On Monday, Los Angeles County reported that over 27% of the signatures submitted on petitions to recall District Attorney George Gascón were invalid, after reporting that less than 1% of mail-in ballots were invalid in the 2020 election.
The county reported that it rejected 195,783 of the 715,833 signatures submitted, approximately 27.3%.
The reasons given included that some voters were found to be unregistered, incorrect addresses were given or signatures didn’t match those on file.
As reported by Breitbart:
In January 2021, the county reported that less than 1% of the 3,422,585 vote-by-mail ballots submitted were rejected. The test for the validity of ballots is similar to that of petitions, involving checking signatures and addresses.
Given that the State of California mailed ballots to every voter on the rolls, rather than just to those who had requested them as in years past, there was a high likelihood of error; some voters reported receiving multiple ballots, often for prior residents. (These problems persisted in the 2021 recall election for Gov. Gavin Newsom, as personally witness by this author.)
Yet the county reported that 99.38% of vote-by-mail ballots were accepted in 2020. The number of vote-by-mail ballots that were rejected due to inaccurate signatures (12,135) in the election was close to the number rejected for that reason in the recall petitions (9,490), though the number of signatures to be examined in the election was roughly five times greater.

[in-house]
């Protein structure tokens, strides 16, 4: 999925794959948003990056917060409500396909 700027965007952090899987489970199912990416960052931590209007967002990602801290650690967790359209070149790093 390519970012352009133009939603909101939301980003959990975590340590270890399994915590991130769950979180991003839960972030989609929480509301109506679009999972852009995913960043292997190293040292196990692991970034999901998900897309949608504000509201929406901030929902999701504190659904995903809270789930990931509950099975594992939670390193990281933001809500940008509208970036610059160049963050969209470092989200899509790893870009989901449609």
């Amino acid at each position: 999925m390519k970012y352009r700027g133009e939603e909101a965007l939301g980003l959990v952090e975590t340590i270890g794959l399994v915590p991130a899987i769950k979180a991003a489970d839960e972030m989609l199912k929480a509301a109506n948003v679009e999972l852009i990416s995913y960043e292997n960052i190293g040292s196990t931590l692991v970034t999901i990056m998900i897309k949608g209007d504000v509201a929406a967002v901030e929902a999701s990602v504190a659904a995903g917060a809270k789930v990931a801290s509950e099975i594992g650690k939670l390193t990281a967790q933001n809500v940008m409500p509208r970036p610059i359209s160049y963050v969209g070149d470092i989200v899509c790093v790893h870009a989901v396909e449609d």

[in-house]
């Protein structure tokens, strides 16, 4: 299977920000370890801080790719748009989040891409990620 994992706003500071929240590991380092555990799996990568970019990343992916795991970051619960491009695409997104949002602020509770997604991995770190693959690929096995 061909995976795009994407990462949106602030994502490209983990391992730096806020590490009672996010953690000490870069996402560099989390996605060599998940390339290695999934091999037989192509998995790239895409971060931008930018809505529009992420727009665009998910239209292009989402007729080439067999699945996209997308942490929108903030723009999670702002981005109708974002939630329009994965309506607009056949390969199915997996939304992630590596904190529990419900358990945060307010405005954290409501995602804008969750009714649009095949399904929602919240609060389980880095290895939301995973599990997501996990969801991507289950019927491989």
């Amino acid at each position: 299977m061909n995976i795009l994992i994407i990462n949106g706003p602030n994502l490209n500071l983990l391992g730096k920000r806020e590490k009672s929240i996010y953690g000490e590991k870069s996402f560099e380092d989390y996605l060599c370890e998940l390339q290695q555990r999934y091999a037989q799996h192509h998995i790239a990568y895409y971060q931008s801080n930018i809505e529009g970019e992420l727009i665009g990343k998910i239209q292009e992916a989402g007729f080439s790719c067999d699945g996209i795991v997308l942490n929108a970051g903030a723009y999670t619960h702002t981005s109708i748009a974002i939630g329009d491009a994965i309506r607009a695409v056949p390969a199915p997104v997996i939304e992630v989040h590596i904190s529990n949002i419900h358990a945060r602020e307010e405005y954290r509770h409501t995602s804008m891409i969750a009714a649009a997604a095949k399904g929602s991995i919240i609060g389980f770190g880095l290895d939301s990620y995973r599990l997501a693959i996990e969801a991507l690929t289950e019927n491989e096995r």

In the primary phase of the 2020 election, when many states were using vote-by-mail for the first time, the rejection rate was roughly one in four, according to the Washington Post. That rate of rejection was less than one percent nationwide in the general election — and lower than the rejection rate in 2016 in many states, when there were far fewer people voting by mail.
One explanation, according to FiveThirtyEight.com, was that “states … proactively changed their election policies to prevent ballots from getting tossed due to lateness,” and that voters were given a chance to “cure” invalid ballots. A more cynical theory was that officials may have lowered standards for rejection given the emphasis on vote-by-mail during the pandemic.
Recall proponents complained that they were not allowed to watch the signature verification process, after county officials said they were not required to allow observers since the petition drive did not qualify as an “election” under state law.